The results of the study indicated that a majority of oyster-related NoV sequences occurred in coastal regions and countries and the number was unevenly distributed. More than 80% human NoV genotypes were detected. Overall, the findings suggest that oysters serve as an important viral transmitter of human NoVs.


Researchers discover how to reduce salt in bread by half without compromising its taste or texture

Researchers from the University of Alberta have reduced the salt content in sourdough bread by half without compromising on the texture or taste. This has been developed by using strains of lactic acid bacteria which produce higher levels of glutamate, a taste enhancer, during normal sourdough fermentation. It is hoped that this discovery may lead to the production of other breads with low salt and sugar content.


South African scientists create new beta carotene-rich sweet potatoes which holds promise to overcome Vitamin A deficiency

Scientists at the University of the Free State, Agricultural Research Council (ARC) and the Roodeplaat Vegetable and Ornamental Plant Institute in South Africa have developed new varieties of sweet potatoes richer in beta carotene that could offer a solution to overcome Vitamin A deficiency. Vitamin A deficiency is a serious health problem in South Africa as well as within several other parts of the world.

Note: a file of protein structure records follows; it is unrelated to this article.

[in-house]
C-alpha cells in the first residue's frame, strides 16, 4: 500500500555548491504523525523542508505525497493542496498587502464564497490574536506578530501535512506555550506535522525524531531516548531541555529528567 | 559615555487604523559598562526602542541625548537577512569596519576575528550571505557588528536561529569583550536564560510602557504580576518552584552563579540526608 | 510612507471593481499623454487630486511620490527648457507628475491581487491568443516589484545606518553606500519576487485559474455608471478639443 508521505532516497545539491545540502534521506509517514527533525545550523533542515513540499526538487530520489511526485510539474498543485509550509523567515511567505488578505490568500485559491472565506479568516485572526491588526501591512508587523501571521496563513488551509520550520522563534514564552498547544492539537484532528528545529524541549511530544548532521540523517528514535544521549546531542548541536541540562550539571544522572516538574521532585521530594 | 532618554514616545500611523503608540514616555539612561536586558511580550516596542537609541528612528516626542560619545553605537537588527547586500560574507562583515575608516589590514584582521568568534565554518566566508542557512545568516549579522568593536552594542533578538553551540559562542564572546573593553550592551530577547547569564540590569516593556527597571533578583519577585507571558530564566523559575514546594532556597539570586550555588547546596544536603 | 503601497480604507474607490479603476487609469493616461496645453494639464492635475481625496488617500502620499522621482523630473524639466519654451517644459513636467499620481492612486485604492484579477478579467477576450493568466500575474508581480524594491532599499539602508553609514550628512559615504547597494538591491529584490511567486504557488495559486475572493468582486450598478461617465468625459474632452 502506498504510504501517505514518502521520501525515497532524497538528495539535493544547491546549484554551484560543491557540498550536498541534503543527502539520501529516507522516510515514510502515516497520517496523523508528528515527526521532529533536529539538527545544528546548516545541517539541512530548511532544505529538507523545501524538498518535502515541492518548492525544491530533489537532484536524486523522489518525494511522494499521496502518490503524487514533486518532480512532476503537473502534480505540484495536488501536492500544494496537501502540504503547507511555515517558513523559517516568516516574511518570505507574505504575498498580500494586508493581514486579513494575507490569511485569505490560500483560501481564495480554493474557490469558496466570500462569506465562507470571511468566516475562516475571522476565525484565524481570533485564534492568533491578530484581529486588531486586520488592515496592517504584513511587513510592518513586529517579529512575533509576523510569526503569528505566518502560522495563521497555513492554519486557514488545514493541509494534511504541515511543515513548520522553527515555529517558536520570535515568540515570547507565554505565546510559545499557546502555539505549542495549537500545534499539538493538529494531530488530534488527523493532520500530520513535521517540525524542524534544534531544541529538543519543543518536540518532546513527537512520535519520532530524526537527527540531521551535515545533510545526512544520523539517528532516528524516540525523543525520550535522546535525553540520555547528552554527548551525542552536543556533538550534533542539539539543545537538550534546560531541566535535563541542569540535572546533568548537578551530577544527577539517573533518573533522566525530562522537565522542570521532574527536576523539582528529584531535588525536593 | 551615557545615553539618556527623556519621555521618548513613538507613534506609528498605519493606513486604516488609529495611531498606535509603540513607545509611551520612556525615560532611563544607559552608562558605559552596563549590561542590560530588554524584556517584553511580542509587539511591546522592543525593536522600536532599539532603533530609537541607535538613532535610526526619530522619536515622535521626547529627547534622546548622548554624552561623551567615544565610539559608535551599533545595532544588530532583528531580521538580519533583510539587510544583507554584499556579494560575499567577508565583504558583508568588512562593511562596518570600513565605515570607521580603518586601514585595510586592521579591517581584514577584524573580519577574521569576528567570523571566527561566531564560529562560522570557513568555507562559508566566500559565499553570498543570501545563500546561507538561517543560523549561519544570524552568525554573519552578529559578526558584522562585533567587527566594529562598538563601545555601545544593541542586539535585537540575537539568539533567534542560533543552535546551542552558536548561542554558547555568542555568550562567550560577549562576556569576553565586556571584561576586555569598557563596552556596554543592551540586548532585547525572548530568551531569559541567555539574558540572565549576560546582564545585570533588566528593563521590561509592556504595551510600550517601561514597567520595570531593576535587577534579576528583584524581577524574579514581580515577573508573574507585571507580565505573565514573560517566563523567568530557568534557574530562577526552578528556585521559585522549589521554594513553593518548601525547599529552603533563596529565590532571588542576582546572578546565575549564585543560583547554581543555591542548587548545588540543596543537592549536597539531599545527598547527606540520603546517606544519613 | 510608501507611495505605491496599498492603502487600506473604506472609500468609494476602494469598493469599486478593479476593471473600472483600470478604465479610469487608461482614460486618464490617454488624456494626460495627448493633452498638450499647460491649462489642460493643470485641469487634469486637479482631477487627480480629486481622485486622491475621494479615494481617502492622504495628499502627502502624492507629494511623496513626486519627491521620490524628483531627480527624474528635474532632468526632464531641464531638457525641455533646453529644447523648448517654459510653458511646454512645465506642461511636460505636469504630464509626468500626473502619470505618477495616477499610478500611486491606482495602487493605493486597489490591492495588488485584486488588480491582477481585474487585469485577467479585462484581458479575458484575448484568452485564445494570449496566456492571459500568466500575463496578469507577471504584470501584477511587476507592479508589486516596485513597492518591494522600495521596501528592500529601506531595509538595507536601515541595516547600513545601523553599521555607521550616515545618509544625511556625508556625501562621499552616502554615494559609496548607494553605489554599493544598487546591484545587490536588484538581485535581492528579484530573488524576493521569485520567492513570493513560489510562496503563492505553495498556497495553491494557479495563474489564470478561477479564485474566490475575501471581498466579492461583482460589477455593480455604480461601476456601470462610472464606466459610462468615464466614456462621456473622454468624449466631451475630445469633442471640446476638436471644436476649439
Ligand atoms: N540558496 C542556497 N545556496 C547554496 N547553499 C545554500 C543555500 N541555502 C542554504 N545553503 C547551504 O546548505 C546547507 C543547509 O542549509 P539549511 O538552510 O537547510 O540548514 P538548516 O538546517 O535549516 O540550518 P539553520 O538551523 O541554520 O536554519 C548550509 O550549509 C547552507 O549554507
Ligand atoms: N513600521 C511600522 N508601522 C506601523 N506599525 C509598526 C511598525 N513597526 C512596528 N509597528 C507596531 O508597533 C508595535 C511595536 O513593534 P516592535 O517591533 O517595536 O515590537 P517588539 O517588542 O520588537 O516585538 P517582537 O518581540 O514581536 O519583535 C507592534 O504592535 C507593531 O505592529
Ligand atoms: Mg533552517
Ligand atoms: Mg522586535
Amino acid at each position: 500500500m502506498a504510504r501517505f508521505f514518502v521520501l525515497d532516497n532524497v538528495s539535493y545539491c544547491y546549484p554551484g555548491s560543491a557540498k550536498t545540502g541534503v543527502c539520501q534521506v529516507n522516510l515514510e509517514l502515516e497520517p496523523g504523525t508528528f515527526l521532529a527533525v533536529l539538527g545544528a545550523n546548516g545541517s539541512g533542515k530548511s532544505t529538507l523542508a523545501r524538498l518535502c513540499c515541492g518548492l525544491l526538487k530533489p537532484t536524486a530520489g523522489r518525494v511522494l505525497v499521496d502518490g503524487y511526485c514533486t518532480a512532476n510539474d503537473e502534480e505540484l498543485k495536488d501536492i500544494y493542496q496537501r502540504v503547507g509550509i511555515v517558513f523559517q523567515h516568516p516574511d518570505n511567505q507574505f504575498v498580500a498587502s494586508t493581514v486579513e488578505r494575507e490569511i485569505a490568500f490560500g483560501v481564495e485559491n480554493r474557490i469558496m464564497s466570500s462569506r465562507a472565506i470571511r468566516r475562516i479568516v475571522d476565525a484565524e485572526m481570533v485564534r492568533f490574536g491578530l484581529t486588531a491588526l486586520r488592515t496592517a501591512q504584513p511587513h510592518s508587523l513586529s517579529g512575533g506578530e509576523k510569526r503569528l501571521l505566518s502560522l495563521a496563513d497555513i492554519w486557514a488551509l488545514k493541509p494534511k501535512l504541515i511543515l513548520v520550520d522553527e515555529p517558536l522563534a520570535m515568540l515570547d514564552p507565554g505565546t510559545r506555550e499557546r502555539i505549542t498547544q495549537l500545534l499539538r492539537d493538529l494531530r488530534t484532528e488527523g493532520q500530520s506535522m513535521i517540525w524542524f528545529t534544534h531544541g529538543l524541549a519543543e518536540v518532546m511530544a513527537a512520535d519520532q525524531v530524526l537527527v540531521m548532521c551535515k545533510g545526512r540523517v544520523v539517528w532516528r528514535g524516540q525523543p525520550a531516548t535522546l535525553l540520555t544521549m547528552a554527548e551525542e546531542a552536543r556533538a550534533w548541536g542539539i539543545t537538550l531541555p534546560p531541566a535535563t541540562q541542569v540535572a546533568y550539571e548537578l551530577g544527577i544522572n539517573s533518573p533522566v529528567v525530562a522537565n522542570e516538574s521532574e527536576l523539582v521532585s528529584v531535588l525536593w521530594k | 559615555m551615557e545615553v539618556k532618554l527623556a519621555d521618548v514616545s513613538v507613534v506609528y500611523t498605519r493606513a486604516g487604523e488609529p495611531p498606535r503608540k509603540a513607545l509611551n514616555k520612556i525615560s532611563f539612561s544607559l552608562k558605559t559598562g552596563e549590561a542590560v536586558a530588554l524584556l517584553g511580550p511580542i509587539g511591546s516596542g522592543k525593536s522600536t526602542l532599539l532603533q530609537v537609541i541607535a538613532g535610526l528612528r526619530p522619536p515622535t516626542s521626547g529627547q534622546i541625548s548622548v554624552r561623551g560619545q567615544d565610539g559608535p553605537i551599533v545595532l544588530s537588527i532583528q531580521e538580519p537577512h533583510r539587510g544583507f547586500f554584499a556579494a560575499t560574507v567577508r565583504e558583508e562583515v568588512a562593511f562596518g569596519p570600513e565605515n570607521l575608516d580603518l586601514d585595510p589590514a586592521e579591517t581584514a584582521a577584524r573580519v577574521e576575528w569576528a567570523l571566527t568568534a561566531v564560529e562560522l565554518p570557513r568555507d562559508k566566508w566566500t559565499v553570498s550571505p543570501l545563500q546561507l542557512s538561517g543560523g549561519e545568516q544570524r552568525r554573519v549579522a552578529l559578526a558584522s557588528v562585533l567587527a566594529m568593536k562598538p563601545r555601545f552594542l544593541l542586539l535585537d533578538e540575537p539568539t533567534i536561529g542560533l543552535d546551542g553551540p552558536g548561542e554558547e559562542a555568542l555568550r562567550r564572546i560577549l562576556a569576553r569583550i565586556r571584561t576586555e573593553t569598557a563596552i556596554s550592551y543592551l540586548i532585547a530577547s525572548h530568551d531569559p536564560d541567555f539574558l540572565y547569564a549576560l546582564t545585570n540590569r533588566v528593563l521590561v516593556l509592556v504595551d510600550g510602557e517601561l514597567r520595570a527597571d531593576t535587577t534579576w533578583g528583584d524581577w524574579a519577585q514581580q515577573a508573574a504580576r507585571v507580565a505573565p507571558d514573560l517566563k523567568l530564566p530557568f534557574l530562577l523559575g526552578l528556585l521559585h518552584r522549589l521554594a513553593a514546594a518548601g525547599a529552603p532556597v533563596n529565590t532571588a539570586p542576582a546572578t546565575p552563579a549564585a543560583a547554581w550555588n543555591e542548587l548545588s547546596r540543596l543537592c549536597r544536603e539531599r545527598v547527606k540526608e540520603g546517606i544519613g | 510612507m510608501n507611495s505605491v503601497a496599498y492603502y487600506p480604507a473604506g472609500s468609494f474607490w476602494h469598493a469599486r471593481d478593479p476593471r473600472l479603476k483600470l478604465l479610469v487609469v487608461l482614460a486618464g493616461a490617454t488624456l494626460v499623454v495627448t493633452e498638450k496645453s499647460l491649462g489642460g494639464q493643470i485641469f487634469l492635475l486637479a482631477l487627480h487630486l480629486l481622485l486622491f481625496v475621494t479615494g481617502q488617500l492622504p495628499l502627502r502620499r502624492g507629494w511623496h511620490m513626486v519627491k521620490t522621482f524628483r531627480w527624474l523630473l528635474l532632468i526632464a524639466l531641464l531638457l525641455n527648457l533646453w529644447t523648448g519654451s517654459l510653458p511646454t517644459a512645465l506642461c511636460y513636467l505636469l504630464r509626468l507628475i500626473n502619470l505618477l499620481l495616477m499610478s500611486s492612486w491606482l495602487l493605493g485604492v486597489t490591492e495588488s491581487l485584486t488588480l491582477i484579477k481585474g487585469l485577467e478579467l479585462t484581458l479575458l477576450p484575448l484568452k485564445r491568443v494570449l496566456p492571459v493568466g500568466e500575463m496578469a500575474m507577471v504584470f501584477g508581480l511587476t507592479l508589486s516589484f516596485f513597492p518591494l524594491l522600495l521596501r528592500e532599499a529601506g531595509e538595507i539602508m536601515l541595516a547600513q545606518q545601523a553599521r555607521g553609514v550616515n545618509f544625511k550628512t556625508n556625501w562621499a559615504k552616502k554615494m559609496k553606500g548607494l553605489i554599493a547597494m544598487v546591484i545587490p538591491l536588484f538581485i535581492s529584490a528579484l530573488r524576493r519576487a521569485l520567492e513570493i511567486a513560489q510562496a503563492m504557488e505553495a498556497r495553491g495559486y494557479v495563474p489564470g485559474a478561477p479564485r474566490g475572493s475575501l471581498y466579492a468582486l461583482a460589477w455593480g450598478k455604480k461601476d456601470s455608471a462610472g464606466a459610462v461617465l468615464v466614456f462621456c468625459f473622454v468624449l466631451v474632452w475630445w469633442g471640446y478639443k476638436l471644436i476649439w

Simple-sequence repeat analysis (SSR) was used for testing 12 varieties of sweet potatoes for beta carotene content, cultivation and taste qualities. The Implio and Purple Sunset varieties showed to hold the strongest potential.

A 4.4-ounce (124.7g) serving of the Implio sweet potato provided 113% of daily Vitamin A requirement for a 4-8 year old whereas the Purple Sunset provided 261%. Both of these sweet potato varieties produced an average dry mass and acceptable taste.


Scientists extend the shelf life of milk with silver nanoparticles

Agrindus (a Brazilian agribusiness) have increased the shelf life of their grade A pasteurised fresh whole milk to 15 days from 7 days. Silver-based nanoparticles with antimicrobial, self-sterilising and bactericidal properties were incorporated into the plastic bottles used as packaging for the milk. There is no risk of contamination of the milk and the material is being brought to market.

This was successfully produced by Nanox, from the Centre for Research and Development of Functional Materials. 

We provide stability and shelf-life testing for raw ingredients and finished food products under a range of conditions, ensuring that you have full understanding of product changes and behaviour over time.


Researchers develop slower melting ice cream

A natural occurring protein, known as BsIA, that can confer a higher melting point to ice cream has been developed by scientists from the University of Edinburgh and Dundee. 

The new ingredient can bind together the air, water and fat in ice-cream to keep it frozen for longer in high temperatures as well as preventing the formation of gritty ice crystals to maintain a smooth texture. The ice cream made with the ingredient could be available in the next three to five years.